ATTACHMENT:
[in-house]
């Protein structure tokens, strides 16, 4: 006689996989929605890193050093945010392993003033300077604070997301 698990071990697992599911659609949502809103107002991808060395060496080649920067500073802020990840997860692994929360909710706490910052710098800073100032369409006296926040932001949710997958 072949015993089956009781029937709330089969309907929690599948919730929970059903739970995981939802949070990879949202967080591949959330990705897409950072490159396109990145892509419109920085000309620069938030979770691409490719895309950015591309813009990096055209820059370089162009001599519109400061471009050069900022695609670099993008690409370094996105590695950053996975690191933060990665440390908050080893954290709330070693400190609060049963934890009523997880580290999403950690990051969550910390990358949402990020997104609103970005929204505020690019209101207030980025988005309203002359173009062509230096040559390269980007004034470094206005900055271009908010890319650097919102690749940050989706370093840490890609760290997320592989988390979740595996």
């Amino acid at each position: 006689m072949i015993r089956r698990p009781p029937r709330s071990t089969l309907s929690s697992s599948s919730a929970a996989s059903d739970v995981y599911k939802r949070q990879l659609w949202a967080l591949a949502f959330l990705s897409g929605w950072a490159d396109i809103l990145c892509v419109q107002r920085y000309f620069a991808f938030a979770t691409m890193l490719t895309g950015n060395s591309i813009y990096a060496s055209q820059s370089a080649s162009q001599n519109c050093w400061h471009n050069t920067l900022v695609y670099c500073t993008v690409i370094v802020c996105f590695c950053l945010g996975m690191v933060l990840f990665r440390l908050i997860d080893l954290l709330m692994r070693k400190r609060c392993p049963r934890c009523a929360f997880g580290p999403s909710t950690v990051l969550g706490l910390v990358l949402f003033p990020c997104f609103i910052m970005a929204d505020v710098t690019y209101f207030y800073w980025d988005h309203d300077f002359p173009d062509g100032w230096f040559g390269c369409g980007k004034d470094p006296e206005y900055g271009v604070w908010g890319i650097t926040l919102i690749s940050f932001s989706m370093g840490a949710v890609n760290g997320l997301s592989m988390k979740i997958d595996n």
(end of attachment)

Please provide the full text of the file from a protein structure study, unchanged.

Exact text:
[in-house]
């Protein structure tokens, strides 16, 4: 006689996989929605890193050093945010392993003033300077604070997301 698990071990697992599911659609949502809103107002991808060395060496080649920067500073802020990840997860692994929360909710706490910052710098800073100032369409006296926040932001949710997958 072949015993089956009781029937709330089969309907929690599948919730929970059903739970995981939802949070990879949202967080591949959330990705897409950072490159396109990145892509419109920085000309620069938030979770691409490719895309950015591309813009990096055209820059370089162009001599519109400061471009050069900022695609670099993008690409370094996105590695950053996975690191933060990665440390908050080893954290709330070693400190609060049963934890009523997880580290999403950690990051969550910390990358949402990020997104609103970005929204505020690019209101207030980025988005309203002359173009062509230096040559390269980007004034470094206005900055271009908010890319650097919102690749940050989706370093840490890609760290997320592989988390979740595996």
């Amino acid at each position: 006689m072949i015993r089956r698990p009781p029937r709330s071990t089969l309907s929690s697992s599948s919730a929970a996989s059903d739970v995981y599911k939802r949070q990879l659609w949202a967080l591949a949502f959330l990705s897409g929605w950072a490159d396109i809103l990145c892509v419109q107002r920085y000309f620069a991808f938030a979770t691409m890193l490719t895309g950015n060395s591309i813009y990096a060496s055209q820059s370089a080649s162009q001599n519109c050093w400061h471009n050069t920067l900022v695609y670099c500073t993008v690409i370094v802020c996105f590695c950053l945010g996975m690191v933060l990840f990665r440390l908050i997860d080893l954290l709330m692994r070693k400190r609060c392993p049963r934890c009523a929360f997880g580290p999403s909710t950690v990051l969550g706490l910390v990358l949402f003033p990020c997104f609103i910052m970005a929204d505020v710098t690019y209101f207030y800073w980025d988005h309203d300077f002359p173009d062509g100032w230096f040559g390269c369409g980007k004034d470094p006296e206005y900055g271009v604070w908010g890319i650097t926040l919102i690749s940050f932001s989706m370093g840490a949710v890609n760290g997320l997301s592989m988390k979740i997958d595996n």